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Lord Howe’s native flora and fauna receives a lifeline through project funding

A significant grant has been awarded to LHIB to help secure the future of the LHI Little Mountain Palm (Lepidorrhachis mooreana or LMP) and Phasmid through a two-year conservation program. 

The project funding was received from the Australian Government Saving Native Species Program, which aims to conserve, protect, and sustainably manage Australia’s biodiversity, ecosystems and environment. 

Reviving the critically endangered LMP

Collaborating with scientists to leverage expertise and resources, the LHIB Environment and Community Services team will work to preserve the habitat of the critically endangered LMP and enhance population vitality. 

Work from March 2024-November 2025 will include weed control to reduce competition and allow the LMP to thrive, habitat protection, monitoring and management of climate impacts, and a review of threats, population, and disease dynamics. 

The LMP an endemic, monotypic palm found nowhere else in the world than on the summit of Mt Gower and Mt Lidgbird. It's current natural habitat now covers less than 4 square kms. The palm has been previously impacted by predation by rodents, and continues to be threatened by invasive weeds.

Back from the brink: Saving the critically endangered Phasmid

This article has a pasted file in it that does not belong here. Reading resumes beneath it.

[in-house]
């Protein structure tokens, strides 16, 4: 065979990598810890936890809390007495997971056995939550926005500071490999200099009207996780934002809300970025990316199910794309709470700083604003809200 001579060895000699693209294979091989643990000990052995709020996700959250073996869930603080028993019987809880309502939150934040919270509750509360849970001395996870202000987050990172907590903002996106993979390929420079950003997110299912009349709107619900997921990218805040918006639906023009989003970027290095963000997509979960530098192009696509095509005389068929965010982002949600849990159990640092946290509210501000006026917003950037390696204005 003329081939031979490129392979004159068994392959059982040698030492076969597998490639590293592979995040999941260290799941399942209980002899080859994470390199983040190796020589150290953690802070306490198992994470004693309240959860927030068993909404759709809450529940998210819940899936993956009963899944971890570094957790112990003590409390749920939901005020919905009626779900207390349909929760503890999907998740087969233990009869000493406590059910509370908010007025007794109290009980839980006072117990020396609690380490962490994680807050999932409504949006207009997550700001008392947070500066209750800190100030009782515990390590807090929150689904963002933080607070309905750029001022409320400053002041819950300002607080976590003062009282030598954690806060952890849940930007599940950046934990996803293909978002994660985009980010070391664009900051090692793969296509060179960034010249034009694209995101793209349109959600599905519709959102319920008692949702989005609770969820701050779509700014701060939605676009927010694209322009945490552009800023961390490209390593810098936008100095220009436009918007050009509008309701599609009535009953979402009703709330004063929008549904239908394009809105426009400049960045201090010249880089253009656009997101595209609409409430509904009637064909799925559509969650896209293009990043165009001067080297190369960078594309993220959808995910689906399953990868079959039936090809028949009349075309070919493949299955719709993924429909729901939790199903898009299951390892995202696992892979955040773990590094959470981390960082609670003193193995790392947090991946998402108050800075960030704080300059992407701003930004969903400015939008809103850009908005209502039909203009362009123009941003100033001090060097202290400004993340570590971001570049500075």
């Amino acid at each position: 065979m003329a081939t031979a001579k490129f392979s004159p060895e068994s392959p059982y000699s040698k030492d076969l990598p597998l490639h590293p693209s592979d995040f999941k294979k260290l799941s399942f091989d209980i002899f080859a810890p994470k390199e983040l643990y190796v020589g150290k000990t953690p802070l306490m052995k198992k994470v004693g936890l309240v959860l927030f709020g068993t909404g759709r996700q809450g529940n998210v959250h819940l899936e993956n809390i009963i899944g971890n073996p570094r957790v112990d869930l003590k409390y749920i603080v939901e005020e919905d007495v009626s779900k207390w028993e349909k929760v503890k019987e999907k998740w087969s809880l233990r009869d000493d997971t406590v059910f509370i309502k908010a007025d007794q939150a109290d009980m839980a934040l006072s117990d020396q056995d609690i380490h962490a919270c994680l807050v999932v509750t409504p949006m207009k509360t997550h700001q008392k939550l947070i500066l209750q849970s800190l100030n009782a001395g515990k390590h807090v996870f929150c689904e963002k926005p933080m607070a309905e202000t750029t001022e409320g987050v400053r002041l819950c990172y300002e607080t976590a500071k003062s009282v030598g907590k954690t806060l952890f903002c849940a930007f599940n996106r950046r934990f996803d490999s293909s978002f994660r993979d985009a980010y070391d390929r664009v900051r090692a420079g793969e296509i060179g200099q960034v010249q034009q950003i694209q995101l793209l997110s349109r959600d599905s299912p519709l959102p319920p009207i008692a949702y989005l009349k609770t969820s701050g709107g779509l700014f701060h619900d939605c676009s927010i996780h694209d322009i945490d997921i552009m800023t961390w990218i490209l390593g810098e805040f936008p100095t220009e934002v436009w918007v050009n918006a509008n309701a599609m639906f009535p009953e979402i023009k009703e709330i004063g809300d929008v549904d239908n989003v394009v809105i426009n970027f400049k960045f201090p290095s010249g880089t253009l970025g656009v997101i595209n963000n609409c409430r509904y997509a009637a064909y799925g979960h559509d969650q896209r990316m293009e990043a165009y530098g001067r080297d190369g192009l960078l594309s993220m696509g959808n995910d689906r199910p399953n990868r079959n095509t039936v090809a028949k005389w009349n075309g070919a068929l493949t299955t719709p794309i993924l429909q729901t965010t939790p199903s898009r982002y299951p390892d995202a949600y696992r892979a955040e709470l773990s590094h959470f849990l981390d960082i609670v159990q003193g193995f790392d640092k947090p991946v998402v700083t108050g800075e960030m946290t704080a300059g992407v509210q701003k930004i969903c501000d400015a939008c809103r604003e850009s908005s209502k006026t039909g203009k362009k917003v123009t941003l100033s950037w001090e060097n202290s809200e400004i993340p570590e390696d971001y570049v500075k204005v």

With the latest population survey in 2017 finding only 17 live Phasmids in the wild, this project is aimed at mitigating the risk of extinction and setting the world’s rarest insect on a path to recovery.

From June 2024 – November 2025, LHIB will undertake habit protection on Ball’s Pyramid. This will involve weed management on Ball’s Pyramid two - three times over the 1.5 years to control at least 75% of accessible Coast Morning Glory. This invasive weed poses a significant threat to the Phasmid’s only food source, Melaleuca howeana.

Improvements in the management and quality of the captive populations will be another focus of the project. A strong captive population acts as an insurance policy against extinction and provides a source population for potential reintroduction.

Actions from these projects form part of the implementation of the Threatened Species Actions Plan 2022-2032a pathway to protect, manage and restore Australia’s threatened species and important natural places. 

Three LHIB employees standing on Balls Pyramid